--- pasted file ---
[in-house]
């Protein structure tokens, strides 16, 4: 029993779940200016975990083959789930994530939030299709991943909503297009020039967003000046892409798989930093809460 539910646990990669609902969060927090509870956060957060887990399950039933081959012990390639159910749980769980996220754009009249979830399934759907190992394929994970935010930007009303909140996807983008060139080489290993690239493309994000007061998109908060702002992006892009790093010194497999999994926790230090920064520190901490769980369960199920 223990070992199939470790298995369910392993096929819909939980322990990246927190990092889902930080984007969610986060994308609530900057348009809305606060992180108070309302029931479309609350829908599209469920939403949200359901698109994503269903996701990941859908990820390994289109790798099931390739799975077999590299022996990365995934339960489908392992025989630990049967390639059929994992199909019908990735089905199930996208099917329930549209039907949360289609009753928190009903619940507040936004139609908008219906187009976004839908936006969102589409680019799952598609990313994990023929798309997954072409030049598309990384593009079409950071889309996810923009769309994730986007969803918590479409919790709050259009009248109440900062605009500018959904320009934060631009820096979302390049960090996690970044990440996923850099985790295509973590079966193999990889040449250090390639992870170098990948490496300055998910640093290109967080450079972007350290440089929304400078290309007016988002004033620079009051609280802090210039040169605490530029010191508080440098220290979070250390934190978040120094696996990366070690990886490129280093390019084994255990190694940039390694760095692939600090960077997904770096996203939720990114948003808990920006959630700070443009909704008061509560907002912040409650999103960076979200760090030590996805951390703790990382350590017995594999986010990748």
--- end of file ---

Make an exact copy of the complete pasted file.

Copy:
[in-house]
């Protein structure tokens, strides 16, 4: 029993779940200016975990083959789930994530939030299709991943909503297009020039967003000046892409798989930093809460 539910646990990669609902969060927090509870956060957060887990399950039933081959012990390639159910749980769980996220754009009249979830399934759907190992394929994970935010930007009303909140996807983008060139080489290993690239493309994000007061998109908060702002992006892009790093010194497999999994926790230090920064520190901490769980369960199920 223990070992199939470790298995369910392993096929819909939980322990990246927190990092889902930080984007969610986060994308609530900057348009809305606060992180108070309302029931479309609350829908599209469920939403949200359901698109994503269903996701990941859908990820390994289109790798099931390739799975077999590299022996990365995934339960489908392992025989630990049967390639059929994992199909019908990735089905199930996208099917329930549209039907949360289609009753928190009903619940507040936004139609908008219906187009976004839908936006969102589409680019799952598609990313994990023929798309997954072409030049598309990384593009079409950071889309996810923009769309994730986007969803918590479409919790709050259009009248109440900062605009500018959904320009934060631009820096979302390049960090996690970044990440996923850099985790295509973590079966193999990889040449250090390639992870170098990948490496300055998910640093290109967080450079972007350290440089929304400078290309007016988002004033620079009051609280802090210039040169605490530029010191508080440098220290979070250390934190978040120094696996990366070690990886490129280093390019084994255990190694940039390694760095692939600090960077997904770096996203939720990114948003808990920006959630700070443009909704008061509560907002912040409650999103960076979200760090030590996805951390703790990382350590017995594999986010990748």